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Judge rejects churches’ challenge to Virginia’s LGBT antidiscrimination law        

Gay pride parade
Participants carrying a rainbow flag attend the annual gay pride. |

A judge has ruled against a group of churches, schools and a pro-life pregnancy center challenging a Virginia law that adds sexual orientation and gender identity to state antidiscrimination law.

Judge James E. Plowman Jr. issued a ruling from the bench last week in favor of the Virginia Values Act, which was passed by the Democrat-controlled state government in 2020.

Virginia Attorney General Mark Herring released a statement last Friday expressing support for the ruling, which will be entered as an order within the next few weeks.  

“Our landmark civil rights protections will remain in place, and Virginia will remain a place that is open and welcoming to all, no matter what you look like, where you come from, how you worship, or who you love,” stated Herring.

“I was proud to support passage of the Virginia Values Act and am so proud of our work to successfully defend the law twice against legal attack.”

In late September of last year, Alliance Defending Freedom filed a lawsuit on behalf of two churches, three private schools, and a pregnancy care center against the Virginia Values Act.

In the suit, Calvary Road Baptist Church of Fairfax County and its school, Community Fellowship Church of Staunton and its school, Community Christian Academy of Charlottesville, and Care Net of Loudon County claimed that the new law forced them to compromise various hiring and employment practices based on their sincere religious beliefs.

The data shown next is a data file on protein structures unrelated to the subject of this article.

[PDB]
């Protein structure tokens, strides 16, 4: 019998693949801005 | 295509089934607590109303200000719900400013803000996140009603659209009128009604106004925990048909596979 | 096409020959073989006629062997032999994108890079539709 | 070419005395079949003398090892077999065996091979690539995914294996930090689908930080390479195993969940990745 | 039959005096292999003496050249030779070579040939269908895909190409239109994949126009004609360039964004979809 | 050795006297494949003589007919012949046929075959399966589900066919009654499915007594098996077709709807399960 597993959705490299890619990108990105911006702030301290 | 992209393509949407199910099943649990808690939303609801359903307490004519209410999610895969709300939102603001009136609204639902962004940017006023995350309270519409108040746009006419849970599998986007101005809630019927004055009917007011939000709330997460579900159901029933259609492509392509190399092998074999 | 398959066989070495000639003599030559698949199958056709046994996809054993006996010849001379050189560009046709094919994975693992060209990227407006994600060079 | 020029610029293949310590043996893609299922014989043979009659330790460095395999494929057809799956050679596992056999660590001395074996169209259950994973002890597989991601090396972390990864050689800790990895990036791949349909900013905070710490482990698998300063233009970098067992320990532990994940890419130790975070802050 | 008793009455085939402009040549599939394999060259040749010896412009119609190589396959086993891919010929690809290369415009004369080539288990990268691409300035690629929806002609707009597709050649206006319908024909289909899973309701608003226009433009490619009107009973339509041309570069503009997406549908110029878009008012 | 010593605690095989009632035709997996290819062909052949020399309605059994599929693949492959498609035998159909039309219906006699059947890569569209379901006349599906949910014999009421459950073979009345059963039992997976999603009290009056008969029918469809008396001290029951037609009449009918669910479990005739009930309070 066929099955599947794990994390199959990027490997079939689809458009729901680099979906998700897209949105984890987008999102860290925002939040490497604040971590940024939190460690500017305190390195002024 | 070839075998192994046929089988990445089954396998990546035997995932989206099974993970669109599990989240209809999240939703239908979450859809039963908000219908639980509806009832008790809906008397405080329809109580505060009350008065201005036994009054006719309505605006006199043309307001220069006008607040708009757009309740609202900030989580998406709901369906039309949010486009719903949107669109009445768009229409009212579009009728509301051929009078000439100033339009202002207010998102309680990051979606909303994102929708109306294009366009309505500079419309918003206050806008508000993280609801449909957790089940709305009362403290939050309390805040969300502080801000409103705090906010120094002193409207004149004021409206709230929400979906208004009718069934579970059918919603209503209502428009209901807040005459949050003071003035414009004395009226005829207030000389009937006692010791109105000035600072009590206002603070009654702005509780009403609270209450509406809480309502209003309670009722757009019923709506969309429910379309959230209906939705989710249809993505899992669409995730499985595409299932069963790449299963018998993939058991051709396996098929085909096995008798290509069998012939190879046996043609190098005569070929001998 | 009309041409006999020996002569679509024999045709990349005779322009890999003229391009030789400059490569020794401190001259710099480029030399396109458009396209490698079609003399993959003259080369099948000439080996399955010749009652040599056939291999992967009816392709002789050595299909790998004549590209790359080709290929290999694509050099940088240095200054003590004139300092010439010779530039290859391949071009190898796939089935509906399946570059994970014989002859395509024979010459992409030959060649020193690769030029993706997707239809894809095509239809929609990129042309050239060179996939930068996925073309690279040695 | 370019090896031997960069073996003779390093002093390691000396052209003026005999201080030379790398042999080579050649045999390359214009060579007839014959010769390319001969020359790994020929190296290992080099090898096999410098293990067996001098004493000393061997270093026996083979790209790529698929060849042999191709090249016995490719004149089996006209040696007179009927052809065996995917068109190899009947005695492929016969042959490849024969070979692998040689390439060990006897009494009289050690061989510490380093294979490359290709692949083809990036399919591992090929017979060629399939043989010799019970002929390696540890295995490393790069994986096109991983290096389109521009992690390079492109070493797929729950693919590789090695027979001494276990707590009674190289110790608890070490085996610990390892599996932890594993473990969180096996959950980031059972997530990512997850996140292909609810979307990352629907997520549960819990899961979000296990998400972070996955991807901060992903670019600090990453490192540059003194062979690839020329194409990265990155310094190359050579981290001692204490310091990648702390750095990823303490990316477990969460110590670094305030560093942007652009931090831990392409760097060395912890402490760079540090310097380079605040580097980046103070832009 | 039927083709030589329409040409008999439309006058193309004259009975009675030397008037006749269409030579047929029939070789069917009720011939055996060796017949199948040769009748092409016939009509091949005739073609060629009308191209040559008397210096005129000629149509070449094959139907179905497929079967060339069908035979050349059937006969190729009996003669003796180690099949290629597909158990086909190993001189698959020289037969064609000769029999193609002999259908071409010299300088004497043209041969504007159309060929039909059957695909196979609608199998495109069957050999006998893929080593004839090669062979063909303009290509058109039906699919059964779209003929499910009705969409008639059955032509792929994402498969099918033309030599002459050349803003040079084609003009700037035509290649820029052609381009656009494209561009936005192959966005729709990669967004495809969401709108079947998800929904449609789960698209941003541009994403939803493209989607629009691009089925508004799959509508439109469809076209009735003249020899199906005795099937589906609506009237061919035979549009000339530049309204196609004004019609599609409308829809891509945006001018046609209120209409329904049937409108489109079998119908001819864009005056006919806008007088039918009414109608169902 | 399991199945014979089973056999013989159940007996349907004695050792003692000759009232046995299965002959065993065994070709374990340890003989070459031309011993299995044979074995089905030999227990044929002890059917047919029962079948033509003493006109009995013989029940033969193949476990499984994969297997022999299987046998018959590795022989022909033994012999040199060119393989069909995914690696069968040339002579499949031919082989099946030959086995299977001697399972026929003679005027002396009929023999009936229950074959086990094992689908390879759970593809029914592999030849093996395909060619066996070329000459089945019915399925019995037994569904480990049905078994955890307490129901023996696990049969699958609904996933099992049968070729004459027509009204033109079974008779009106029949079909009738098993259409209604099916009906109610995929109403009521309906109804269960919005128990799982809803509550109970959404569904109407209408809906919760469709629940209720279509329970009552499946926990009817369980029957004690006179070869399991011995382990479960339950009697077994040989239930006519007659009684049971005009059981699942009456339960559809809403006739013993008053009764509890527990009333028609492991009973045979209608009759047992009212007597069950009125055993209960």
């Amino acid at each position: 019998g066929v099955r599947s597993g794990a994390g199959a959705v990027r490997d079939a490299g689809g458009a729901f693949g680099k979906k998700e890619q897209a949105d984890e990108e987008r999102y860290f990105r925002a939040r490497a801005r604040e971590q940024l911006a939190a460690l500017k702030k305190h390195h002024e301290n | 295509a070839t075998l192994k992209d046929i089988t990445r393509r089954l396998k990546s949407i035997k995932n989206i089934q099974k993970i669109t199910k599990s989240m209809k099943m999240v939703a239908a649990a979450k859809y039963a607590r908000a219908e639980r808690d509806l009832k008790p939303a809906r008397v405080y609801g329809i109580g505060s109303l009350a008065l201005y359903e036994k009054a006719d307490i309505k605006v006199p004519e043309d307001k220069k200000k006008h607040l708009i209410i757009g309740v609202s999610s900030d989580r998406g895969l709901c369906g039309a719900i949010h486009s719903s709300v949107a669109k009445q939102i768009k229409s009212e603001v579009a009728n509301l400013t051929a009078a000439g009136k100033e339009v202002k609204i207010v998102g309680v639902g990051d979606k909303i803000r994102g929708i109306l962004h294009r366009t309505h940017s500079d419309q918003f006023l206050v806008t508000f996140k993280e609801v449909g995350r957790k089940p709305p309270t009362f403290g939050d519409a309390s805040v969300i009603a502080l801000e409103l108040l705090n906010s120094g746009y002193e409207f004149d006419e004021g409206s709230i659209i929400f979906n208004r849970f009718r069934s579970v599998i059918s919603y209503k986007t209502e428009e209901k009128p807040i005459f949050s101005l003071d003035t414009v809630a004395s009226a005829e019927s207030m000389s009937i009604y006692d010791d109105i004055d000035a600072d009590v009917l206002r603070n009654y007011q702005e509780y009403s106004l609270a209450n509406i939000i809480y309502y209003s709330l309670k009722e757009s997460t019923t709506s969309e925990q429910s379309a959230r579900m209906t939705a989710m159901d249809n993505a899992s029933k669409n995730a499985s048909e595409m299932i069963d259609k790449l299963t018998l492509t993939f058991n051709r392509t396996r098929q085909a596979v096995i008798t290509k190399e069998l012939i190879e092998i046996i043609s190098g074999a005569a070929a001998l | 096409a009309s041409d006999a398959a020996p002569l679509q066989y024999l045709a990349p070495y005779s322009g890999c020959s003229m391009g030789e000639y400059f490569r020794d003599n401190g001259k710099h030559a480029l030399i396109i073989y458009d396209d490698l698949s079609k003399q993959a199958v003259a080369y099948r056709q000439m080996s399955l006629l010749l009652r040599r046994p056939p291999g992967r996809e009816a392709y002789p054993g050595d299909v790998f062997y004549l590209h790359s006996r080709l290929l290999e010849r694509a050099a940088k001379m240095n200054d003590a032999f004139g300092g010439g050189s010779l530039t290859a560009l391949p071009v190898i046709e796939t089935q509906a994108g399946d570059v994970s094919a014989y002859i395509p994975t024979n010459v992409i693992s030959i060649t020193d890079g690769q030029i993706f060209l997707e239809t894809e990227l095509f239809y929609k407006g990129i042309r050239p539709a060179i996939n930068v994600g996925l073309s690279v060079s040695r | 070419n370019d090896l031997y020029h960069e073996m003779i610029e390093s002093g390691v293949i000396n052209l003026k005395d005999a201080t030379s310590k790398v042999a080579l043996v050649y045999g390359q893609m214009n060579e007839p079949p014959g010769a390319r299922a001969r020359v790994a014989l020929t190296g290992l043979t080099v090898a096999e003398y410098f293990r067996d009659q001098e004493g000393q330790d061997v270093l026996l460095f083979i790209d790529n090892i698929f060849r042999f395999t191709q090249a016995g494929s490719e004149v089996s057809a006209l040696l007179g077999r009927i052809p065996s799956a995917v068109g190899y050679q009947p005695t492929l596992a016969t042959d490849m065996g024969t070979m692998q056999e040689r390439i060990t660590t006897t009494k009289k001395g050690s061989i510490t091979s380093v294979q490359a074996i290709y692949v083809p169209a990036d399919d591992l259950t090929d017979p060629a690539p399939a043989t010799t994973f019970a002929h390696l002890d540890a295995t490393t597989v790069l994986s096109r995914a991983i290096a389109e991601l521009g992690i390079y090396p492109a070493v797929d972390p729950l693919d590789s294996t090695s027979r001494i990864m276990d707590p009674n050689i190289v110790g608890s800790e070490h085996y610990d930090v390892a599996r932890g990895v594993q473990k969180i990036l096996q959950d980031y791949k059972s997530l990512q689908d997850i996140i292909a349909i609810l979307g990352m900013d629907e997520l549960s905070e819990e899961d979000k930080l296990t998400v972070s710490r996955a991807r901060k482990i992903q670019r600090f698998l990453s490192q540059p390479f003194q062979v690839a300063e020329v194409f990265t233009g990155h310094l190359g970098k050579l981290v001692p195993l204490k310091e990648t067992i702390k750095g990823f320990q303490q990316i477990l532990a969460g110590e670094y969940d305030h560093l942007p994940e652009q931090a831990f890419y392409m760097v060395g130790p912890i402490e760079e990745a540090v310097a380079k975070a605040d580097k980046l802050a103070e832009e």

“[The Act] puts the Ministries in an impossible position: they must either abandon the religious convictions they were founded upon, or be ready to face investigations, an onerous administrative process, fines up to $100,000 for each violation, unlimited compensatory and punitive damages and attorney-fee awards, and court orders forcing them to engage in actions that would violate their consciences,” stated the suit, in part.

“Even merely posting their religious beliefs on their own websites could subject the Ministries to prosecution and exorbitant fines. These penalties could easily exceed a million dollars, ruin the Ministries financially, and make continuing their Christian missions impossible.”

In March, U.S. District Court Judge Claude M. Hilton rejected a separate challenge to the Virginia Values Act, another lawsuit filed by the ADF, this time on behalf of Robert Updegrove of Bob Updegrove Photography.

In his decision, Hilton argued that the Updegrove lacked the standing to sue since the Act “has never been enforced against” him “or any other person.”

“In the almost nine months since the statute became effective, no complaint has been filed under the statute,” wrote Hilton in late March. 

“No case or controversy exists when a person expresses a desire to change his previously compliant conduct to violate a new statute that no person, government or otherwise, has ever sought to enforce.”

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